A Paris compliant world needs supply chain collaboration. Supply chain decarbonization will be a game changer for corporate climate action.
In the face of a triple planetary crisis encompassing climate change, nature loss and pollution, nature-based solutions emerge as a potent strategy to tackle pressing societal and environmental challenges. These solutions are meticulously designed to enhance the ecosystem services offered by nature. When implemented thoughtfully, NBS can yield a multitude of advantages, ranging from bolstering agricultural production and resilience to combatting climate change, enriching natural ecosystems and biodiversity and providing crucial hydrological services. One facet of nature-based solutions involves farming practices that promote soil biodiversity through sustainable soil and nutrient management, erosion control and maintenance of ground cover.
Across the globe, pioneering companies in the F&B sector are taking proactive steps by collaborating with suppliers and farmers to implement landscape-level initiatives harnessing the power of nature. These endeavours are geared towards fortifying the global food supply chain against future challenges, simultaneously combating climate change and promoting biodiversity. The entire F&B value chain spanning from food producers and processors to manufacturers and consumer retailers bears both an interest and a responsibility in advancing nature-based solutions.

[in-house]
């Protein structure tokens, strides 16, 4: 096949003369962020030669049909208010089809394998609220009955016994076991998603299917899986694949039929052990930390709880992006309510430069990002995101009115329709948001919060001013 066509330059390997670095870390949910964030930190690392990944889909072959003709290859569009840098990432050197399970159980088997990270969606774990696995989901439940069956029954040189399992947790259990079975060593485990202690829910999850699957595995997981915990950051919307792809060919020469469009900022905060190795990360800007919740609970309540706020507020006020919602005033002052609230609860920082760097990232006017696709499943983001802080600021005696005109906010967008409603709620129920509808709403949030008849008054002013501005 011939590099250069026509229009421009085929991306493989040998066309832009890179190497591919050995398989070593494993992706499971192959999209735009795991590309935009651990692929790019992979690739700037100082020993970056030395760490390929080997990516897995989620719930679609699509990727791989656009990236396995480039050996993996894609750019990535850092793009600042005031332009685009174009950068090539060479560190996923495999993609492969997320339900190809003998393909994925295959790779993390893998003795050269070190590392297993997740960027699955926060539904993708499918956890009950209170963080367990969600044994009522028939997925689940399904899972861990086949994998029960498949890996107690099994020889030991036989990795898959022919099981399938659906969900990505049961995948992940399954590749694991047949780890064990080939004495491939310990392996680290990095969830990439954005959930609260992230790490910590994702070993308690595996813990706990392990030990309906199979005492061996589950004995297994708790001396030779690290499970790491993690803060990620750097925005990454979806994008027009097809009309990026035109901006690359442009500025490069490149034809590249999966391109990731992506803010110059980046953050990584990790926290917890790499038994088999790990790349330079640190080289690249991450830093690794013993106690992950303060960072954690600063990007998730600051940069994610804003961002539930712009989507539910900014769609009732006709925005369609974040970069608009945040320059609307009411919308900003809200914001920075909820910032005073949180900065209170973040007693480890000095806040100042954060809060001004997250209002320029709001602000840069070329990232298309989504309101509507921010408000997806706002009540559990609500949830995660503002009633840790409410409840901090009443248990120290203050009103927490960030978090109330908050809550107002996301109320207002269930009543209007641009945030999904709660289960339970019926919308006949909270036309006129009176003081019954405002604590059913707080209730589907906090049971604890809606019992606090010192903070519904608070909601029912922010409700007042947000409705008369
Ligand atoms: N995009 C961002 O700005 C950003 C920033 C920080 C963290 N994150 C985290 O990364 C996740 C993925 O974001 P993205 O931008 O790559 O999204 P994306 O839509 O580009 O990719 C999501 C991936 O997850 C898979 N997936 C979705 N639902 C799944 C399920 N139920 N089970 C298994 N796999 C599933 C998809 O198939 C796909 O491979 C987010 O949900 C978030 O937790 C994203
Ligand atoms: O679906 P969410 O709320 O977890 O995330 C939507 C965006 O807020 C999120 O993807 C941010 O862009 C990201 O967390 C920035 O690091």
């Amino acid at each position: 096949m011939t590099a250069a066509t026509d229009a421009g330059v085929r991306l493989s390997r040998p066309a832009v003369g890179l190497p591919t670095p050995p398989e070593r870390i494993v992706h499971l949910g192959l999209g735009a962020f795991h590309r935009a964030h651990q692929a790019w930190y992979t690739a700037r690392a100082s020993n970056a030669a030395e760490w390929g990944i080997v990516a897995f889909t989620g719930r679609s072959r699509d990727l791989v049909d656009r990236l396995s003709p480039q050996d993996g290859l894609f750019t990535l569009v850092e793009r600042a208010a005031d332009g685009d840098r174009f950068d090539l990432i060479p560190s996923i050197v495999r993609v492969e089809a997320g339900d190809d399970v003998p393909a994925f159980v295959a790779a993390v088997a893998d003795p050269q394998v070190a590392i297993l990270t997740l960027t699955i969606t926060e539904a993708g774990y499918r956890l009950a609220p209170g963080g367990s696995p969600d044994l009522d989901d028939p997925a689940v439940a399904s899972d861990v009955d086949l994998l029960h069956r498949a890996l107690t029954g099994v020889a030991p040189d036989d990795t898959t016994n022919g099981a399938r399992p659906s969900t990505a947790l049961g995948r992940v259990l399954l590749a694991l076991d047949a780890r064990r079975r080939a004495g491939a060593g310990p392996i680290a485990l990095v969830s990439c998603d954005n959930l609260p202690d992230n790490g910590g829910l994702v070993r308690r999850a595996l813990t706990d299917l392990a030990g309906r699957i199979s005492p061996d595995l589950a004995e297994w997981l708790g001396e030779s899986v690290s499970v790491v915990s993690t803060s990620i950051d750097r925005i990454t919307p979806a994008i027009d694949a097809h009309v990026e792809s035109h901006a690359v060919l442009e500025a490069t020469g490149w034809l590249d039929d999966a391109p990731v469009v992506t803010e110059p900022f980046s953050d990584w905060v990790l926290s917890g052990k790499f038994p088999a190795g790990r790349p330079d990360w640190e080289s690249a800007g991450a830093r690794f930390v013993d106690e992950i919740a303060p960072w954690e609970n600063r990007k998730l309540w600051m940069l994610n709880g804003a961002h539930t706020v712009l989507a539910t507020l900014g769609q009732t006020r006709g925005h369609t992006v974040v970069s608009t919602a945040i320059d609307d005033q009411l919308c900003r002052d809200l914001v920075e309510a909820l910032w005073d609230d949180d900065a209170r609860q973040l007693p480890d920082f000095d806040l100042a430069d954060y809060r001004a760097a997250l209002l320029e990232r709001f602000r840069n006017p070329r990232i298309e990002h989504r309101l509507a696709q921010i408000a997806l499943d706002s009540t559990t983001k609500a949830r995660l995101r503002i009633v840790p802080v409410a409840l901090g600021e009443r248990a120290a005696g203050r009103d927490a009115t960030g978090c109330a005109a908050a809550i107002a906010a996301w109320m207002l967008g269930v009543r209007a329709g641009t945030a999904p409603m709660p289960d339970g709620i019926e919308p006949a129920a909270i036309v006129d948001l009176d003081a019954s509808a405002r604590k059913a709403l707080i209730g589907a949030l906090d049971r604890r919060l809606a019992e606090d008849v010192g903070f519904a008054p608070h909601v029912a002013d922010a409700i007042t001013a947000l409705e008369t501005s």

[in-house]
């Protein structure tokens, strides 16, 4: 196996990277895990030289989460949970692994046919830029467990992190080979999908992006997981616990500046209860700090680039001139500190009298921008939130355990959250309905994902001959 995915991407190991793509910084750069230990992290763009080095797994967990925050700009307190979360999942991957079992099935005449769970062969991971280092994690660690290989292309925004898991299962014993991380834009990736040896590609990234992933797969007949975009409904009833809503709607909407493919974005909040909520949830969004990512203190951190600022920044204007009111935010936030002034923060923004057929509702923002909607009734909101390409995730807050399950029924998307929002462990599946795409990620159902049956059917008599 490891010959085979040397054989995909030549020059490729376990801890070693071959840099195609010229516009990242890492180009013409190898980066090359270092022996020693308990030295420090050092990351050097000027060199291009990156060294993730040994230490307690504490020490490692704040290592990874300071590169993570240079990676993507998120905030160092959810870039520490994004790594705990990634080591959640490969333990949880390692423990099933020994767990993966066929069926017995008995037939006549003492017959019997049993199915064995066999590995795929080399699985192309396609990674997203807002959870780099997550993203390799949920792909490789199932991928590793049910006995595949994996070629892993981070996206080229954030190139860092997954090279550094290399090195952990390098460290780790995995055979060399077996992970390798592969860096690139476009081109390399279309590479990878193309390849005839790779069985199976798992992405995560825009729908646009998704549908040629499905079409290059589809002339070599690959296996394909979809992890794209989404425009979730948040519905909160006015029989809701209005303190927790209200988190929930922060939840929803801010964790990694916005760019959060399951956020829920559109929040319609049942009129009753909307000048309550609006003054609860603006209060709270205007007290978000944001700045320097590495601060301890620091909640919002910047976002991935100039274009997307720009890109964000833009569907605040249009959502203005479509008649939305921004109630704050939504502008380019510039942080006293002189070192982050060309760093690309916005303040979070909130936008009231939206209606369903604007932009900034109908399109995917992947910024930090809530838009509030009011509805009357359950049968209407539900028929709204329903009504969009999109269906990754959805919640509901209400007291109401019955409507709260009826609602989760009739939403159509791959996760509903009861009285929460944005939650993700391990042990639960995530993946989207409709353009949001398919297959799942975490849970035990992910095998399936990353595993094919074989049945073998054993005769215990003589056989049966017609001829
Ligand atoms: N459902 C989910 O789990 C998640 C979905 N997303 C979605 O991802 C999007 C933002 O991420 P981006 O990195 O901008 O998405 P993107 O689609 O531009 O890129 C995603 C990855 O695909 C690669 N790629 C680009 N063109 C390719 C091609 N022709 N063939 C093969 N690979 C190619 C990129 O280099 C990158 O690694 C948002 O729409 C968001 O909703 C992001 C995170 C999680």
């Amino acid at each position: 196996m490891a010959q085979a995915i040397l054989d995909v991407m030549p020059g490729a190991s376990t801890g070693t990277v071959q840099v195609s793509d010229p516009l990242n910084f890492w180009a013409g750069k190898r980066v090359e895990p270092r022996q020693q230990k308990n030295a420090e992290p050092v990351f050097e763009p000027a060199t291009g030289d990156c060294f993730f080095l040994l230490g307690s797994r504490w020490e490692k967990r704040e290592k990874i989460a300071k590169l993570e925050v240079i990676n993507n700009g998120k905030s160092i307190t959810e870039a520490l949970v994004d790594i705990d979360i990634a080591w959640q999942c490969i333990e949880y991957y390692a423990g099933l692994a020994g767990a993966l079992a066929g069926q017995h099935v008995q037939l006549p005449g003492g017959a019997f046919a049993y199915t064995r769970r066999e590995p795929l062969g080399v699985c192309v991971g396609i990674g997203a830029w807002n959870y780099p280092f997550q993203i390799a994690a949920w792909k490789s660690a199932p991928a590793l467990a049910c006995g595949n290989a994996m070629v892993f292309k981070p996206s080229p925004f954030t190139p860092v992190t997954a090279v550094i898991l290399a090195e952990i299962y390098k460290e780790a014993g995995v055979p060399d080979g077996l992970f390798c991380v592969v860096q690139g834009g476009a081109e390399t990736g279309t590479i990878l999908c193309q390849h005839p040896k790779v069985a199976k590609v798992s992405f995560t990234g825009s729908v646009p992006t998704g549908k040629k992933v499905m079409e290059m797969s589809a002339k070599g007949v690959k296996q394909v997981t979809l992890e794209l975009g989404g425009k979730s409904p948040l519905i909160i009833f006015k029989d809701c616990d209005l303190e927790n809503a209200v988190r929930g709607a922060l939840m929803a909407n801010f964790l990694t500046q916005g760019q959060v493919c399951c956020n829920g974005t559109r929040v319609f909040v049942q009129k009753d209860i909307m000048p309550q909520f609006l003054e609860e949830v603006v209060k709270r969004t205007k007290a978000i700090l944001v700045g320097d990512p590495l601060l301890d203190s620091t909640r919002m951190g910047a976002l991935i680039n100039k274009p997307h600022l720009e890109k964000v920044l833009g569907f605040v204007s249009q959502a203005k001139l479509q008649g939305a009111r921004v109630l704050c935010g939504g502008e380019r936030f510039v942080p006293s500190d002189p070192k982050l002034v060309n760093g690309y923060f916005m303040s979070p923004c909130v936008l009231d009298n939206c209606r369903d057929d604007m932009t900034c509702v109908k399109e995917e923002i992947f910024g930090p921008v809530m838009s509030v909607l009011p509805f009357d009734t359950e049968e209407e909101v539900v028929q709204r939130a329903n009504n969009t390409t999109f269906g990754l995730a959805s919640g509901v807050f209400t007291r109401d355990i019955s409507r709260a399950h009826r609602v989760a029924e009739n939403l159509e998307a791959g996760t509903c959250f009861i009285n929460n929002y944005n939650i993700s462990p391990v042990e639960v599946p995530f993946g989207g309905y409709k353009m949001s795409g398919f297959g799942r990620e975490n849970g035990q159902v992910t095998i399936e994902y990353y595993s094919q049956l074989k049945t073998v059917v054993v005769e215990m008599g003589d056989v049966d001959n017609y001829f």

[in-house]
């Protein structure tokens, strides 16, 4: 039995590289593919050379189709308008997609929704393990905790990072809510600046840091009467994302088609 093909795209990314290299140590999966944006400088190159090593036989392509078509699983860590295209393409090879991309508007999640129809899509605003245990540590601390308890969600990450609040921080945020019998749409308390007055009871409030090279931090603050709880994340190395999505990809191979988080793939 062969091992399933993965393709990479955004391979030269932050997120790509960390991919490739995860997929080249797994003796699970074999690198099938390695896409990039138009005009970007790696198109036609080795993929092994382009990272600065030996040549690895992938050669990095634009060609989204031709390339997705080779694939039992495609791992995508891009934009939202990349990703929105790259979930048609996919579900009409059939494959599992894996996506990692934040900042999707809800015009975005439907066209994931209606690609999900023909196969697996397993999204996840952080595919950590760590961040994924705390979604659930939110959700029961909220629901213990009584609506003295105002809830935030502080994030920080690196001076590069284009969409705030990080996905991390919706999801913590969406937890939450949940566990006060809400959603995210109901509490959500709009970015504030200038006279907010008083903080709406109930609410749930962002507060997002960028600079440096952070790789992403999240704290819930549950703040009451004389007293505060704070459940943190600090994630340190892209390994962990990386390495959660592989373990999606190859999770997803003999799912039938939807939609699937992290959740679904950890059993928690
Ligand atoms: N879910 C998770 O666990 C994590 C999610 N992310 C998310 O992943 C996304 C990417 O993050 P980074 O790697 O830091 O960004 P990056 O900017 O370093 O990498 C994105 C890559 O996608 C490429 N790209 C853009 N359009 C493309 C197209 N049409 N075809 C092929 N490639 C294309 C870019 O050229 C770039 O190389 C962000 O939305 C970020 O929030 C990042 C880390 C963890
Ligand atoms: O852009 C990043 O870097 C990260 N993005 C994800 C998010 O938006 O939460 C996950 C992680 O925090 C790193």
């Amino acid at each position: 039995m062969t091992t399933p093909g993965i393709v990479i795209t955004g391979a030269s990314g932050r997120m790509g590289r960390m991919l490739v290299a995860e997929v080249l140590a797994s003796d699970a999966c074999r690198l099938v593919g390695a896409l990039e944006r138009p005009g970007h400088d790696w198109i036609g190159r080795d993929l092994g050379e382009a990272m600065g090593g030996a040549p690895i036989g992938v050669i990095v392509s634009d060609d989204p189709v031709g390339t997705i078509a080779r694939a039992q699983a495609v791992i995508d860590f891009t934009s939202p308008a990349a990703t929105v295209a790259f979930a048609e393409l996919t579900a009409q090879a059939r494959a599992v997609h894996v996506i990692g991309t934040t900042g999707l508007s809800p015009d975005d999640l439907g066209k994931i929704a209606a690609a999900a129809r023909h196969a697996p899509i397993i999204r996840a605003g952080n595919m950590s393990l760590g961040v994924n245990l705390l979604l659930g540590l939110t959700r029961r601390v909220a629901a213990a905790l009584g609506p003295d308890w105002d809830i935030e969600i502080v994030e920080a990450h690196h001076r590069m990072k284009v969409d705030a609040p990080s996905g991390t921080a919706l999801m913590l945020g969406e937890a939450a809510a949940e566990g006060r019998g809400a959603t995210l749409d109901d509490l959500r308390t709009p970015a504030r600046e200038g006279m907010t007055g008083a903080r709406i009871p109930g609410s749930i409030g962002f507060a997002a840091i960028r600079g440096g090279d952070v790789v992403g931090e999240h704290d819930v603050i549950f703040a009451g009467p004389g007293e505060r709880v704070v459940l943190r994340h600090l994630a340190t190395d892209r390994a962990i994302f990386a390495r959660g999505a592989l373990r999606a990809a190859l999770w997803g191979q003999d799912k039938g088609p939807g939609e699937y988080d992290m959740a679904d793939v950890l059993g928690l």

Technologies can help companies track their supply chain emissions. Blockchain technology has transformed food supply chains bringing in transparency, accountability and food security in the food ecosystems. TraceX ‘s blockchain powered traceability solutions drives sustainability and builds climate resilient systems for the future.
Measuring emissions and establishing targets to reduce emissions is not easy especially in the food industry. There is a need to embrace new technologies, platforms and innovations that could disrupt the existing systems. Large food companies are investing in innovative solutions which requires the necessary expertise and knowledge to operate. The agriculture and food sector is also one of the hardest sectors to abate and this requires governments, companies, farming communities and consumers to collaborate with adequate support from the financial sector.
Trace carbon, TraceX’s sustainability and carbon management platform empowers companies to integrate nature-based solutions into their operations seamlessly. These solutions also help in decarbonizing the food supply chain by offering tools for emissions tracking, carbon accounting, supply chain optimization, sustainable sourcing, data-driven decision making, regulatory compliance, stakeholder engagement and a framework for continuous improvement.
Innovation is transforming food systems and companies are putting together their net-zero commitments in line with the Paris agreement. That’s not all. Action should follow intent. Companies embarking on this sustainability journey should articulate their intent to the stakeholders and set a strategy amongst them to achieve the climate targets. Supply chain decarbonization presents an untapped opportunity in climate action.
Implementing a net zero supply chain will amplify the climate impact for companies and enable reduction in emissions in hard- to- abate sectors and accelerate climate cation in countries where it is not high on the agenda.